Ernst & Young Europe’s transformation makes partners worry about Wirecard damage


The accounting group Ernst & Young will concentrate its powers in a new European executive team, pooling resources across the region, but is worried about any financial blow from Europe Line card scandal Can also be shared.

According to people familiar with the matter, the reform broke the joint business model of the four major companies, tried to reduce management costs by half, and authorized the central team to determine the remuneration of partners.

Some partners worry that the new structure may result in penalties related to Wirecard because it is shared outside the German team that handles the work.Ernst & Young Audit Payment Group Ten years, until it went bankrupt in last year’s fraud scandal.

“The French partners were furious about this because they said,’Why are we paying for Wirecard’s mess now?’,” said a person close to the company.

Another person familiar with the matter said that there is “not much transparency” as to whether any financial losses caused by Wirecard-related litigation or regulatory actions will ultimately be shared by partners in other countries.

However, a person from Ernst & Young who was involved in the creation of the new structure stated that this concern was “unfounded”, adding that each country would retain a separate legal entity. The Big Four have traditionally used separate partnerships in each country in which they operate to prevent liability from spreading to their global business.

Ernst & Young announced in February that it would create a new Western Europe region, but did not provide detailed information on the impact. The regional group includes 27,000 employees and US$4.7 billion in annual revenue. It will include Germany, France, the Netherlands, Italy, Spain and 20 other Western European and North African countries, and is scheduled to start on July 1. It does not include the United Kingdom, Ireland or Scandinavia.

Industry executives stated that Ernst & Young and its three major competitors-Deloitte, KPMG and PricewaterhouseCoopers-are hindered by traditional business models, in which profits and resources are mainly concentrated in national member companies or small Within the sub-region.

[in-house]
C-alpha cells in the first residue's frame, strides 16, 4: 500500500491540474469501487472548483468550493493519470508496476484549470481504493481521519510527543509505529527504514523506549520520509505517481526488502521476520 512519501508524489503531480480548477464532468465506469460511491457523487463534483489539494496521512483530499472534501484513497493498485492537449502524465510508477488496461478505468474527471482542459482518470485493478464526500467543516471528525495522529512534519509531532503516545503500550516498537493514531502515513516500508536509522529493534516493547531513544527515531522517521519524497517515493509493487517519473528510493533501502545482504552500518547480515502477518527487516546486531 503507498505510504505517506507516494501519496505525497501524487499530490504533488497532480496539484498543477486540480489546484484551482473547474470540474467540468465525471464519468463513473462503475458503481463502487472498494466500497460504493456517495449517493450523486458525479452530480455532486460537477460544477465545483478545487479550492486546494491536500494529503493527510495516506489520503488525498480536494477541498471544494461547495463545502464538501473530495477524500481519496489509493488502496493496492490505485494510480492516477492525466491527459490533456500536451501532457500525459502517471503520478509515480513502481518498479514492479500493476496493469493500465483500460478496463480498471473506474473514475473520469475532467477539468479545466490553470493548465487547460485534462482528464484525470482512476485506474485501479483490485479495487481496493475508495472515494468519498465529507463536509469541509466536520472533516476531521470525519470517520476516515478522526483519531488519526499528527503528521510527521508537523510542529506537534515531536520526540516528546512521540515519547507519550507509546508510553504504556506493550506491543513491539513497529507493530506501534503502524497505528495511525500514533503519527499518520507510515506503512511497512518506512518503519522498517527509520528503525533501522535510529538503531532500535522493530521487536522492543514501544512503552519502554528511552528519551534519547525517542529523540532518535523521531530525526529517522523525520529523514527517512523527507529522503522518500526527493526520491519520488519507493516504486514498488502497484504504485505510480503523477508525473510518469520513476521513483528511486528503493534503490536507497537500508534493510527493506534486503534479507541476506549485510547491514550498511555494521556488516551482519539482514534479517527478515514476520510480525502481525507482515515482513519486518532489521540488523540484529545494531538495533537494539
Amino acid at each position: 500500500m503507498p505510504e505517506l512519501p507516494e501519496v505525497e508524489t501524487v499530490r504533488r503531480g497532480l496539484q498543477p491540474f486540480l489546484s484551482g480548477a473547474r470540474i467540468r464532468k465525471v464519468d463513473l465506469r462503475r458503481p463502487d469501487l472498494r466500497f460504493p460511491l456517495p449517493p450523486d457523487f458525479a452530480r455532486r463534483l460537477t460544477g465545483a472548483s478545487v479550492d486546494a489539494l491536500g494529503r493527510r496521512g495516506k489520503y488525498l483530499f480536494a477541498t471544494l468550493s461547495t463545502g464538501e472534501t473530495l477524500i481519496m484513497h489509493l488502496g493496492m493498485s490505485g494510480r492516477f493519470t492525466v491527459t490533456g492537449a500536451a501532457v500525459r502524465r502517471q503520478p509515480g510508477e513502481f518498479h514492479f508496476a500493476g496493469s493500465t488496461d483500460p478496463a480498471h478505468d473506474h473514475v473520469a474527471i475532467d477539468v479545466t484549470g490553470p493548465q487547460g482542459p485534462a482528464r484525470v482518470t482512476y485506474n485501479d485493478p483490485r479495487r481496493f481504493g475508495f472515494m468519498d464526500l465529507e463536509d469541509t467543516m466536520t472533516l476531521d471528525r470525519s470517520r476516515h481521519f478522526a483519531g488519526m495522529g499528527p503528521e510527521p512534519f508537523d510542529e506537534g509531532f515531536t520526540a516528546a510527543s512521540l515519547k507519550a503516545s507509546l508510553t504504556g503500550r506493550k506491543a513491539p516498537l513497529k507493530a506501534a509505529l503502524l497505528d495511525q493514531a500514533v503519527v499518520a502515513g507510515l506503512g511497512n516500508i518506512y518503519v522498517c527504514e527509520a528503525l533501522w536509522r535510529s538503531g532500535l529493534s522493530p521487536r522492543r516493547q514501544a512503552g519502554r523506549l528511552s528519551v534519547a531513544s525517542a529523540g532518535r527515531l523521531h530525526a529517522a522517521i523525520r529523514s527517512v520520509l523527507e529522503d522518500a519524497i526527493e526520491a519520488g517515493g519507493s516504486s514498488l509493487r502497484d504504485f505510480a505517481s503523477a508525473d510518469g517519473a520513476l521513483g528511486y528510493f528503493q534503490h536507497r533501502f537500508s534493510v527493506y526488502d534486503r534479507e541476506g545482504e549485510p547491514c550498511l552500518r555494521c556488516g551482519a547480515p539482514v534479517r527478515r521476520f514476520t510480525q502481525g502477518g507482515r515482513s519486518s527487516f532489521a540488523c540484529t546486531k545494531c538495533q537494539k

According to Ernst & Young’s plan, business lines such as consulting and merger advice will be included in a single income statement. The extent of audit and tax consolidation is limited by regulations.

Integration will go further than existing payments between regions, which reflect the transfer of work by partners in one country to another. Currently, partners in each country also contribute a small portion of their income to fund shared international investments, such as technology and international executive salaries.

People familiar with the matter said that European management will determine the remuneration of partners in each country, but will have some consultations with local management. Partners in countries with higher profits may continue to retain a higher share of profits.

A person close to Prudential Partners said it was a “strange time” to link German operations with those in other countries.

The Big Four law firms are facing avalanche litigation in Germany and have lost many well-known law firms Customer review The largest economies in Europe include Deutsche Telekom and Commerzbank.

The Ernst & Young reorganization is part of the “NextWave” strategy that began before Wirecard’s collapse, and aims to cut costs and improve customer service by reducing “silo behavior” and allowing teams from different countries to work seamlessly together. The plan says.

The integration and sharing of international personnel is particularly important in consulting.

“This is a problem that all these companies have been trying to crack,” said a former global executive from another Big Four company. “In a sense, this is the Holy Grail… If they can deliver, then it’s better for the customer, which is a competitive advantage.”

Those involved in the plan said that the new western European sub-region will replace three smaller sub-regions, aiming to reduce management costs by half.

Ernst & Young declined to comment.


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